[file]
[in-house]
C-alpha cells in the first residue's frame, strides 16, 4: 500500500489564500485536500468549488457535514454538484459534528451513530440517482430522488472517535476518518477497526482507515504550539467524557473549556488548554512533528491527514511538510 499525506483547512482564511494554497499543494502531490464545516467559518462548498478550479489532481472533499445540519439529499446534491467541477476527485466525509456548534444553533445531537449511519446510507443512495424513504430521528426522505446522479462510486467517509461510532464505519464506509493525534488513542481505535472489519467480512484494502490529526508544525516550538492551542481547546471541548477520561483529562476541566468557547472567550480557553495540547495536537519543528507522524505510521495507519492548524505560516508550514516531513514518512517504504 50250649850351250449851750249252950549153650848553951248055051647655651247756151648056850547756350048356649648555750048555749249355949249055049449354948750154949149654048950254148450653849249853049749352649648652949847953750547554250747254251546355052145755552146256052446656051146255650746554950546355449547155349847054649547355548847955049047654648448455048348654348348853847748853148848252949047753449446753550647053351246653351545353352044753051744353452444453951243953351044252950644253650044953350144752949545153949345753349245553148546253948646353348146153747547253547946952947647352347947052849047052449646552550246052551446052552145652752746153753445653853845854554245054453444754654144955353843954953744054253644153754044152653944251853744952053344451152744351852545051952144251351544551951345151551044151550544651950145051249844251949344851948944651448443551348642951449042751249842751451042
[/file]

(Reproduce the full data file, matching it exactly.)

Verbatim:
[in-house]
C-alpha cells in the first residue's frame, strides 16, 4: 500500500489564500485536500468549488457535514454538484459534528451513530440517482430522488472517535476518518477497526482507515504550539467524557473549556488548554512533528491527514511538510 499525506483547512482564511494554497499543494502531490464545516467559518462548498478550479489532481472533499445540519439529499446534491467541477476527485466525509456548534444553533445531537449511519446510507443512495424513504430521528426522505446522479462510486467517509461510532464505519464506509493525534488513542481505535472489519467480512484494502490529526508544525516550538492551542481547546471541548477520561483529562476541566468557547472567550480557553495540547495536537519543528507522524505510521495507519492548524505560516508550514516531513514518512517504504 50250649850351250449851750249252950549153650848553951248055051647655651247756151648056850547756350048356649648555750048555749249355949249055049449354948750154949149654048950254148450653849249853049749352649648652949847953750547554250747254251546355052145755552146256052446656051146255650746554950546355449547155349847054649547355548847955049047654648448455048348654348348853847748853148848252949047753449446753550647053351246653351545353352044753051744353452444453951243953351044252950644253650044953350144752949545153949345753349245553148546253948646353348146153747547253547946952947647352347947052849047052449646552550246052551446052552145652752746153753445653853845854554245054453444754654144955353843954953744054253644153754044152653944251853744952053344451152744351852545051952144251351544551951345151551044151550544651950145051249844251949344851948944651448443551348642951449042751249842751451042